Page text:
mitm.on("request", function(req, res) {
  res.statusCode = 402
  res.end("Pay up, sugar!")
})
 
Http.get("http://example.org", function(res) {
  res.statusCode // => 402
  res.setEncoding("utf8")
  res.on("data", console.log) // => "Pay up, sugar!"
})

Please note that HTTPS requests are currently "morphed" into HTTP requests. That's to save us from having to set up certificates and disable their verification. But if you do need to test this, please ping me and we'll see if we can get Mitm.js to support that.

Bypassing interception

You can bypass connections listening to the connect event on the Mitm instance and then calling bypass on the given socket. To help you do so selectively, connect is given the options object that was given to Net.connect:

mitm.on("connect", function(socket, opts) {
  if (opts.host == "sql.example.org" && opts.port == 5432) socket.bypass()
})

Bypassed connections do not emit connection or request events. They're ignored by Mitm.js.

In most cases you don't need to bypass because by the time you call Mitm in your tests to start intercepting, all of the long-running connections, such as database or cache connections, are already made.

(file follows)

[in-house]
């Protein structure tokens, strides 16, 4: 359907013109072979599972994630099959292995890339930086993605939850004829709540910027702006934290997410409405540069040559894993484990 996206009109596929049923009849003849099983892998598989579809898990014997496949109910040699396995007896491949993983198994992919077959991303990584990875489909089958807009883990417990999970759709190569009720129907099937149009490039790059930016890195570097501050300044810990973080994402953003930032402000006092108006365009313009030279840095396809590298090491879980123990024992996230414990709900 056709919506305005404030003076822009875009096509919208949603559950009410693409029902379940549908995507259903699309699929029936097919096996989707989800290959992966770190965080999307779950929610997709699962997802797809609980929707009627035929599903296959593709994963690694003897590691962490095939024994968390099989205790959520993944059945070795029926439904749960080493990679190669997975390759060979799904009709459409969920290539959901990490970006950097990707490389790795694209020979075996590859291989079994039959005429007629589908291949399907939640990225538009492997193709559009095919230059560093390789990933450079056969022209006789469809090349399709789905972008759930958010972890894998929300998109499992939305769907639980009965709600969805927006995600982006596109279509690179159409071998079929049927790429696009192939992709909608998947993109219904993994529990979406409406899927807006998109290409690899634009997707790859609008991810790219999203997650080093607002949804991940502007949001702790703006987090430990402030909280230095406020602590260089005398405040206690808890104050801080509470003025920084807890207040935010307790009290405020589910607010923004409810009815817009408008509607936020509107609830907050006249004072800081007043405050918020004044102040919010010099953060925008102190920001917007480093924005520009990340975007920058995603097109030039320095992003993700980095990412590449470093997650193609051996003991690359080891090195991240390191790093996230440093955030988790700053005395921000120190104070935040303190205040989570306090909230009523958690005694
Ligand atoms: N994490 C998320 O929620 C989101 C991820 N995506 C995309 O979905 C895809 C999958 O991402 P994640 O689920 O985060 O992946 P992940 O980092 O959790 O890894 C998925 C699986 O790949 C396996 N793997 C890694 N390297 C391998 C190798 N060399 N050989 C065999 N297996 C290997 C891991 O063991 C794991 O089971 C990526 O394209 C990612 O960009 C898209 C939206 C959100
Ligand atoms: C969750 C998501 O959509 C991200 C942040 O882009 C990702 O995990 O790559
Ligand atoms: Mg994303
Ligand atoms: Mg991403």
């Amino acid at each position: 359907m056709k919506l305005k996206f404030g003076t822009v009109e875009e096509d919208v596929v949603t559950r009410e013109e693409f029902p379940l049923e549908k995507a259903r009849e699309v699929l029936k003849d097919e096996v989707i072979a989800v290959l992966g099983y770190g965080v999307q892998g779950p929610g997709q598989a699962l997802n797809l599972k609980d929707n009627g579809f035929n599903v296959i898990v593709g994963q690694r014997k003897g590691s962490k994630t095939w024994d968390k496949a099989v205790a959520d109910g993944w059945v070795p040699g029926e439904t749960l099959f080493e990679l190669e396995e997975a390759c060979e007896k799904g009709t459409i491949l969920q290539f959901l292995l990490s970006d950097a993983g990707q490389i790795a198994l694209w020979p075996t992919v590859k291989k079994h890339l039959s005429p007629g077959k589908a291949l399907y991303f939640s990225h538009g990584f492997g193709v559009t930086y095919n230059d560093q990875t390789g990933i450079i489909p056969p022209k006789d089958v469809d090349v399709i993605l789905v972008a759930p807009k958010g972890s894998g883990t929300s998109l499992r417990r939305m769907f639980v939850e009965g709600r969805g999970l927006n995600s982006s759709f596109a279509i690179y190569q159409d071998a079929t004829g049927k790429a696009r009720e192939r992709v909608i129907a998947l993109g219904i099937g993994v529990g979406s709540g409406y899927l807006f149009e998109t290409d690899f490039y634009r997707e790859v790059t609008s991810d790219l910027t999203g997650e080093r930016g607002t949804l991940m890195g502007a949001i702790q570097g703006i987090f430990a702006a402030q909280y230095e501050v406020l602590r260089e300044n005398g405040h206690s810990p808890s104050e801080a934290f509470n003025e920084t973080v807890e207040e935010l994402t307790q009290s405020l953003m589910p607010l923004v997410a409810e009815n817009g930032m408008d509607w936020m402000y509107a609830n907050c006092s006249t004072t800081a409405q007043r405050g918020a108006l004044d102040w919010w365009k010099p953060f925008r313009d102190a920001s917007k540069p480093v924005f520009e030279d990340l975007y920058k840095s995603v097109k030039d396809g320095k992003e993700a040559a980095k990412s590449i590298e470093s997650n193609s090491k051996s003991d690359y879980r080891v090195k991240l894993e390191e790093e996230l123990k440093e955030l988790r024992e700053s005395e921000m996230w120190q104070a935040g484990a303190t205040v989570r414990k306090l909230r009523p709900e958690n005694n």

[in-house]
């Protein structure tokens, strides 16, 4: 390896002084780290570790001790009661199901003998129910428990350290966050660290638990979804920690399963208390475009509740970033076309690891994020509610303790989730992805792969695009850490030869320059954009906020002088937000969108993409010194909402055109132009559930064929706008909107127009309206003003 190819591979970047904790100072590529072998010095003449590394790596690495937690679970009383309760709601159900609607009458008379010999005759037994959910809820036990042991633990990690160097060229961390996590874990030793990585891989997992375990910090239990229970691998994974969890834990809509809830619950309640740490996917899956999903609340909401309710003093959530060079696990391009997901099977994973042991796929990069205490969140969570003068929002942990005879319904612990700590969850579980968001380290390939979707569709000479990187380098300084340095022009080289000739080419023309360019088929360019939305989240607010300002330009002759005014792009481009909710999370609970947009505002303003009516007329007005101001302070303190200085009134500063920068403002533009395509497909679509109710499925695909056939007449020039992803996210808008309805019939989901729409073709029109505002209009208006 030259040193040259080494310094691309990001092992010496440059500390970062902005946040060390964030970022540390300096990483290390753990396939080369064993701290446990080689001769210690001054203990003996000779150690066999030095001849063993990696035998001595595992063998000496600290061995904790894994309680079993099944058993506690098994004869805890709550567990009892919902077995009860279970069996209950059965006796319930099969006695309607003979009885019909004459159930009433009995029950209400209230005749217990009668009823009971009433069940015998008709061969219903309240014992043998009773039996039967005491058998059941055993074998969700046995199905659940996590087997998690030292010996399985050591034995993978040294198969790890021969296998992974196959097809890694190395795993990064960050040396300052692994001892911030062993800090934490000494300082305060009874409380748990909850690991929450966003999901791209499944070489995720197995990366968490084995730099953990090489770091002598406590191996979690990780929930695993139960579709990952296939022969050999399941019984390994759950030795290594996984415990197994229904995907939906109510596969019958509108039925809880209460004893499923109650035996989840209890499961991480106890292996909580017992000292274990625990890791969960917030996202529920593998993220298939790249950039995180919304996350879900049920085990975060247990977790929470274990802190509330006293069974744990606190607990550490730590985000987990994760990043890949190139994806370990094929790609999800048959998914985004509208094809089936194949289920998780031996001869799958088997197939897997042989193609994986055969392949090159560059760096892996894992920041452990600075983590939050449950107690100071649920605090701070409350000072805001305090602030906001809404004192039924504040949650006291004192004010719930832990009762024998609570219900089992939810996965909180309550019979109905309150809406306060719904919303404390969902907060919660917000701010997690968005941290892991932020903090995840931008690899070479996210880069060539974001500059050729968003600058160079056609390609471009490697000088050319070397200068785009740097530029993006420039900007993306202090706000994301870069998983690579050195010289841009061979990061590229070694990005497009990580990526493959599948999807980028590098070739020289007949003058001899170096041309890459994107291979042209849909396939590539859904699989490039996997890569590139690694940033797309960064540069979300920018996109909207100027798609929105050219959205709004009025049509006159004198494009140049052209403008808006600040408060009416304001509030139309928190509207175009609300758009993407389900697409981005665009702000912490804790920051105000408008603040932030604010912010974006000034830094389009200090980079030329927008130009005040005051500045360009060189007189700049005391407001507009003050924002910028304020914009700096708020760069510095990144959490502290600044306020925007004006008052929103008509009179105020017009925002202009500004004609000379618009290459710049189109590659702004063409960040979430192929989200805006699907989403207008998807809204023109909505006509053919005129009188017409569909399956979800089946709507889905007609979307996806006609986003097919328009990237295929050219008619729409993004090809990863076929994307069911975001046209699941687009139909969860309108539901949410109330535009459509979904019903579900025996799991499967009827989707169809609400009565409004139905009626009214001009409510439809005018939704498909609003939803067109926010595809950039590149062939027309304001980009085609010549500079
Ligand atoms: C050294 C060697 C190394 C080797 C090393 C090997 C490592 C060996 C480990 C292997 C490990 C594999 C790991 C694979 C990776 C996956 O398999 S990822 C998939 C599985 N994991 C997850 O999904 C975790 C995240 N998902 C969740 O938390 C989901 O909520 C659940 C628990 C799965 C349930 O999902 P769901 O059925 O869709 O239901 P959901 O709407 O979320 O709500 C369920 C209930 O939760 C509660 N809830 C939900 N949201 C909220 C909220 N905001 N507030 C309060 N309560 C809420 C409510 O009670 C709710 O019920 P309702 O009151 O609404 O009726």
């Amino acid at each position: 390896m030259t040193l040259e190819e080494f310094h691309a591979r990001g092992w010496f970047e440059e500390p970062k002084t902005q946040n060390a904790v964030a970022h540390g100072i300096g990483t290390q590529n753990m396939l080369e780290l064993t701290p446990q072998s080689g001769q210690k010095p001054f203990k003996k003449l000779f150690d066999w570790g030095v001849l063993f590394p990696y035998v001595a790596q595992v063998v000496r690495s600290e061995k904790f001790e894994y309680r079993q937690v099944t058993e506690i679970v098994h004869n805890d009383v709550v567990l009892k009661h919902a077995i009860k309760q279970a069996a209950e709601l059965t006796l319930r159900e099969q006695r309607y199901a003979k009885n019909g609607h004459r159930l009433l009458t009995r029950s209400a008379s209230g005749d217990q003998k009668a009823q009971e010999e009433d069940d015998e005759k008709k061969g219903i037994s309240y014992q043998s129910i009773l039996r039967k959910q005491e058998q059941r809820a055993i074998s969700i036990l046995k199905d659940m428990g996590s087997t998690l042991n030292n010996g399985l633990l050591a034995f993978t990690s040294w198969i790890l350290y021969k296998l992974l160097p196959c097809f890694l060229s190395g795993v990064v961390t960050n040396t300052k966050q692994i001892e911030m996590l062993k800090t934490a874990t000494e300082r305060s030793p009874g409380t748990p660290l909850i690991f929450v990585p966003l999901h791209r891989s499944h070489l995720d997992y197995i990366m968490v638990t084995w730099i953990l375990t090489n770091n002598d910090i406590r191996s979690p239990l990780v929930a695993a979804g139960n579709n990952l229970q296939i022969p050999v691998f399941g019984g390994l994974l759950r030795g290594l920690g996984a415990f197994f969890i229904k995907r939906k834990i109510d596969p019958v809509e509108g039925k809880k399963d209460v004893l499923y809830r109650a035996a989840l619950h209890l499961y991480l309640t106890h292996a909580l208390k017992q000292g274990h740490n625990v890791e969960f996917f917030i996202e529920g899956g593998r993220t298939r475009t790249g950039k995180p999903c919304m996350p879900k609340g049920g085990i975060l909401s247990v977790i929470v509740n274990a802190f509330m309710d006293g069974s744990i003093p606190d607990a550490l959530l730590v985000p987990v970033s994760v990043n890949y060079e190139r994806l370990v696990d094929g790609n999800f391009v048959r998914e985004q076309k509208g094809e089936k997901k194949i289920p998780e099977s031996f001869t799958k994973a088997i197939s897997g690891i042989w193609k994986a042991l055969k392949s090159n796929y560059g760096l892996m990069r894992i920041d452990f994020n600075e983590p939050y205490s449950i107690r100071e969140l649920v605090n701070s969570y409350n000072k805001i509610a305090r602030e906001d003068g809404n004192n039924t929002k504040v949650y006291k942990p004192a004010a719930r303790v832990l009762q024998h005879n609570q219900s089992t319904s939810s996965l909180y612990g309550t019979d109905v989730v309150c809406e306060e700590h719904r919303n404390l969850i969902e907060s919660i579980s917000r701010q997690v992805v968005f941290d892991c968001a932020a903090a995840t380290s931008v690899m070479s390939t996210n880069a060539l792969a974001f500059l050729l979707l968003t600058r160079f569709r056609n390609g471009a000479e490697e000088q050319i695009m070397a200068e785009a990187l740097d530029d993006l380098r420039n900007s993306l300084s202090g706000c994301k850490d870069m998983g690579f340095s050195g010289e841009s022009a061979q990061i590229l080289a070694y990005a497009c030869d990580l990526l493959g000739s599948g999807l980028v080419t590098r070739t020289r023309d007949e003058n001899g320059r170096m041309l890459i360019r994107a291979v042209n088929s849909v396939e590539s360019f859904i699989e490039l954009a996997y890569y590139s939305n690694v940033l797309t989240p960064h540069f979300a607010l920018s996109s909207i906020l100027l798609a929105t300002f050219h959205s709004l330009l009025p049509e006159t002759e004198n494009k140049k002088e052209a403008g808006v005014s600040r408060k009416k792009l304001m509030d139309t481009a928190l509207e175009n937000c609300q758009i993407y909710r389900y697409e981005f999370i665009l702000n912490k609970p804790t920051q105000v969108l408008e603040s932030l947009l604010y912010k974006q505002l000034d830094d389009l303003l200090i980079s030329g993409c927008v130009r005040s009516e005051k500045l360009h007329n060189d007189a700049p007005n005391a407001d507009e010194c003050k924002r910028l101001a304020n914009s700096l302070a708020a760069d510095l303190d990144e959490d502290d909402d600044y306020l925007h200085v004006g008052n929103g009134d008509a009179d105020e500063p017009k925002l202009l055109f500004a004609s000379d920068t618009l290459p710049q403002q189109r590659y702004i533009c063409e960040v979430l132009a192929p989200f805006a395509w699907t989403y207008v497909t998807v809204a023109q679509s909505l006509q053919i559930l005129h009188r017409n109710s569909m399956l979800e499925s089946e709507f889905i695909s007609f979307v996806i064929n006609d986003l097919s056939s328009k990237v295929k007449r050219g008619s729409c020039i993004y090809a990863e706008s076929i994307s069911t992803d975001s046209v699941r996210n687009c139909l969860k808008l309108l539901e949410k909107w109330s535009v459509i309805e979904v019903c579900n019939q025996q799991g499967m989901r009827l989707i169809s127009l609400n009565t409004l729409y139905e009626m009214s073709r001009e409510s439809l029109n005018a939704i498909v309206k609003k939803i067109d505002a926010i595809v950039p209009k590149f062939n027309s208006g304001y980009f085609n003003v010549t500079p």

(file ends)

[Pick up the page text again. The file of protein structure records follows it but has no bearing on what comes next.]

You might need to bypass connections you make to localhost when you're running integration tests against the HTTP server you started in the test process, but still want to intercept some other connections that this request might invoke.
The following should suffice:

mitm.on("connect", function(socket, opts) {
  if (opts.host == "localhost") socket.bypass()
})

Events

All events that Mitm will emit on an instance of itself (see Using Mitm.js for examples):

Event Description
connect Emitted when a TCP connection is made.
Given the client side Net.Socket and options from Net.connect.
connection Emitted when a TCP connection is made.
Given the server side Net.Socket and options from Net.connect.
request Emitted when a HTTP/HTTPS request is made.
Given the server side Http.IncomingMessage and Http.ServerResponse.

License

Mitm.js is released under a Lesser GNU Affero General Public License, which in summary means:

  • You can use this program for no cost.
  • You can use this program for both personal and commercial reasons.
  • You do not have to share your own program's code which uses this program.
  • You have to share modifications (e.g. bug-fixes) you've made to this program.

For more convoluted language, see the LICENSE file.

About

Andri Möll typed this and the code.
Monday Calendar supported the engineering work.

If you find Mitm.js needs improving, please don't hesitate to type to me now at andri@dot.ee or create an issue online.